Definition of apple pie in English:

apple pie

noun

  • 1A pie made with apples.

    • ‘Monsieur, I would like a big apple pie, chocolate milk, and some ice cream on the side.’
    • ‘For dessert there was a display containing everything from apple pies to Danish pastries.’
    • ‘Then it'd be time for desert - maybe a slice of cheesecake, or fresh apple pie smothered in chocolate ice cream.’
    • ‘She didn't offer me a value combo or suggest I have an apple pie with my meal.’
    • ‘I was going to prepare just a simple Lamb Roast Dinner with an apple pie for afters.’
    • ‘It was an interesting novelty, but tasted more like an apple pie than a ballpark pretzel.’
    • ‘They come in for a jug of cider and also buy apples, apple pies, jellies, and vegetables.’
    • ‘On this occasion, the choices included braised steak, haddock, beef hot pot and vegetable hot pot, while the puddings on offer included apple pie and custard, prunes and ice cream.’
    • ‘Remember the smell of stewed apple when Mum was making an apple pie?’
    • ‘I've never baked an apple pie, but I'm willing to give it a go.’
    • ‘For dessert I made custard and served it with an apple pie from the larder.’
    • ‘Imagine being given a bowl of stew made from a two-week old turkey carcass, half a can of mushroom soup, droopy vegetables scraped from the back of the fridge and half a leftover apple pie.’
    • ‘Desserts included ice cream, cheesecake, apple pie, pavlova and a cheese board, but we'd had enough at that stage and ordered tea and coffee instead.’
    • ‘We ordered two caramel apple pies, one with custard, which Anthony declared the high spot of the meal.’
    • ‘The use of the term ‘florentine’ for the big, round dish in which special apple pies were baked survived in the Yorkshire Dales until well into the 20th century.’
    • ‘For dessert the apple pie a la mode with ice-cream proved a firm favourite with my companion after fending off tough competition from the fresh fruit pavlova.’
    • ‘In fact, I'm going to reward myself now, by having done 165 extra words today by eating a whole apple pie or big sticky toffee pudding.’
    • ‘This is really fine food, and the roast beef in particular was excellent on this day, along with some of the best apple pie and custard you are ever likely to taste.’
    • ‘With the offer of dessert, Madame went for the apple pie and ice cream, which arrived in a huge bowl - and was ceremoniously eaten to the last morsel.’
    • ‘Plus, on the counter sat two apple pies for dessert.’
    1. 1.1North American Used to represent a cherished ideal of comfort and familiarity.
      ‘to say I'm fed up with the Olympics is like being against motherhood and apple pie’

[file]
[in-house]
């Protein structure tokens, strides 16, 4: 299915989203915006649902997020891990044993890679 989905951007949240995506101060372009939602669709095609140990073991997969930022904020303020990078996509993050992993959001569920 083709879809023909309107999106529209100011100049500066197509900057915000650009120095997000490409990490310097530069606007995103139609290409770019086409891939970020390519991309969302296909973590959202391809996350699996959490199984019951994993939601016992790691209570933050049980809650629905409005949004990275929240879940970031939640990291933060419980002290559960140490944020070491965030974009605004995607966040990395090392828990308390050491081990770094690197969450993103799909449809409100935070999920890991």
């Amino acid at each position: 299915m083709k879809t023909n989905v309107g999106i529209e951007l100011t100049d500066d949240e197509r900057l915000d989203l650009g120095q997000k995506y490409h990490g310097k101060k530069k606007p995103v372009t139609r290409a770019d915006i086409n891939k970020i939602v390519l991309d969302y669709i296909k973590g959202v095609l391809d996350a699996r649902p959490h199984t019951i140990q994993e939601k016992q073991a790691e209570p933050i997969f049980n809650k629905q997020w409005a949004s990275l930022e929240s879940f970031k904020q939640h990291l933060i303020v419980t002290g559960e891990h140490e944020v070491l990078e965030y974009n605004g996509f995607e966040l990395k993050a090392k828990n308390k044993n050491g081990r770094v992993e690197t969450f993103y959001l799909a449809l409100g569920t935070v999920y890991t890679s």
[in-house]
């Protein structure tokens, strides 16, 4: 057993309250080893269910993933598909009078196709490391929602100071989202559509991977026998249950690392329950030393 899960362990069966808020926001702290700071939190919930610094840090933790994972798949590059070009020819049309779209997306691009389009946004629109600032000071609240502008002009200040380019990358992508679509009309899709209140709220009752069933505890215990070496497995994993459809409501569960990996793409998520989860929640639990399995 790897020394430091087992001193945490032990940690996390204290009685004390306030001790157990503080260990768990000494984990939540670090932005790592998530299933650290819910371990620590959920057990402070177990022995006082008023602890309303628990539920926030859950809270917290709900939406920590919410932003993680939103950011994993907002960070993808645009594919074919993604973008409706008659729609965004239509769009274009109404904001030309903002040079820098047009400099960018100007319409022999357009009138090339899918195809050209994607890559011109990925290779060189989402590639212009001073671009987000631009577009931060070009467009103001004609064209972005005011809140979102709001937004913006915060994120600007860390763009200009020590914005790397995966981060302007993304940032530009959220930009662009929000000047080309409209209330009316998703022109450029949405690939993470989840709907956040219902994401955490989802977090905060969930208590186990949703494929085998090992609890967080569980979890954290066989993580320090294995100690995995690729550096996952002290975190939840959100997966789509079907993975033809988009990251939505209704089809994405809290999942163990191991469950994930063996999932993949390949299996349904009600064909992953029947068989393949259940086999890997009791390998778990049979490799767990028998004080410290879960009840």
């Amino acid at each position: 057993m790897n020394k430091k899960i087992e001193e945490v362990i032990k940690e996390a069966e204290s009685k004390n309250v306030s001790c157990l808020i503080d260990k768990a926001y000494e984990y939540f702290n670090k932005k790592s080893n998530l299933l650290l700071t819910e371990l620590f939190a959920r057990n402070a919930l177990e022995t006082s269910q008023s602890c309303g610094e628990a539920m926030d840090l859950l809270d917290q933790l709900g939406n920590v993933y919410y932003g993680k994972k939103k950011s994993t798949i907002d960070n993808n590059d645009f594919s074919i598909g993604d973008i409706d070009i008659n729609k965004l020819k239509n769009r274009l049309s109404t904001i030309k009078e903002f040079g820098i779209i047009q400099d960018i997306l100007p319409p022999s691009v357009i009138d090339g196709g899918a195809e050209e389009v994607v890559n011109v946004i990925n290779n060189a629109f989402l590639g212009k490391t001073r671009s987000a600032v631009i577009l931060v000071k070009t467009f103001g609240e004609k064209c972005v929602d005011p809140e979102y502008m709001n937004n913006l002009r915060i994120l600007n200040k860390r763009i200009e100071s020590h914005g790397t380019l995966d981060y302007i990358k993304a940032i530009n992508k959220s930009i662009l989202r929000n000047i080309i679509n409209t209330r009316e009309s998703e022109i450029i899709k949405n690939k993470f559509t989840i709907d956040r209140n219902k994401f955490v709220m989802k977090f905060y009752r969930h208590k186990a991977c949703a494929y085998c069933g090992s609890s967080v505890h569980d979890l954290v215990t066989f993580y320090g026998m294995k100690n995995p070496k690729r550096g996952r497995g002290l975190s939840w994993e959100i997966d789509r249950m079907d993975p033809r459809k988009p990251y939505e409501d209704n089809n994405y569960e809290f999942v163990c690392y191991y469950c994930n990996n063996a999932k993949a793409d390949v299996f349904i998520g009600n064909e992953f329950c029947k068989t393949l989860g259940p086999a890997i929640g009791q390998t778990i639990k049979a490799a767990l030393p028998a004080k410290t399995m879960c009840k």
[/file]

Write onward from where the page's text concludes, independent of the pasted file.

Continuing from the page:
• ‘Their way is not about the motherhood and apple pie of renewable energy.’
      • ‘The Americans can say they're doing things in the name of freedom, liberty and apple pie.’
      • ‘The current political enthusiasm for investment in early years often sounds like apple pie, a sort of comfort food for hungry Labour party activists.’
      • ‘This may sound like motherhood and apple pie to the cynic.’
      • ‘They have been convinced, it seems since the beginning of time, that the only real threat to America and apple pie is the fearsome rogue state.’
      • ‘America used to be known as the home of apple pie and Mom.’
      • ‘To me it's the '88 Oakland A's that rank up there with apple pie and the flag.’
      • ‘Well, that is all motherhood and apple pie, but what does it actually mean, and what are the new legal rights that will be created because of what is in this legislation?’
      • ‘I like hearing the candidates from both parties go out on a limb and proclaim their support for America, apple pie and motherhood.’
      • ‘For most people, medical research is as self evidently a good thing as motherhood and apple pie.’
      • ‘I want things to feel like warm apple pie and corn dogs on the 4th of July.’
      • ‘Like the other women on the squad, I was taught that cheerleading is wholesome and All-American - just like mom, baseball and apple pie.’
      • ‘This statement, with its aspects of ‘motherhood and apple pie,’ is one I fully agree with.’
      • ‘For some politicians, it's as easy as a vote for motherhood and apple pie.’
      • ‘Like motherhood, apple pie, little league and homecoming, it represents all that is steady, regular, wholesome and decent in America.’
      • ‘None of these are clearly defined ideas, and while many of them, like motherhood and apple pie, command fairly universal approbation, it is unclear what point they serve in bioethics research.’
      • ‘The flag and Sousa and apple pie and love of country are not the exclusive property of the Republican Party; they belong to all Americans.’
      • ‘Like motherhood and apple pie, policing is something a city can't help but get behind - philosophically and financially.’
      • ‘For a society that saw baseball as being as intrinsically American as motherhood and apple pie, the impact of this blow could not be over-estimated.’

Pronunciation

apple pie

/ˈˌapəl ˈpī/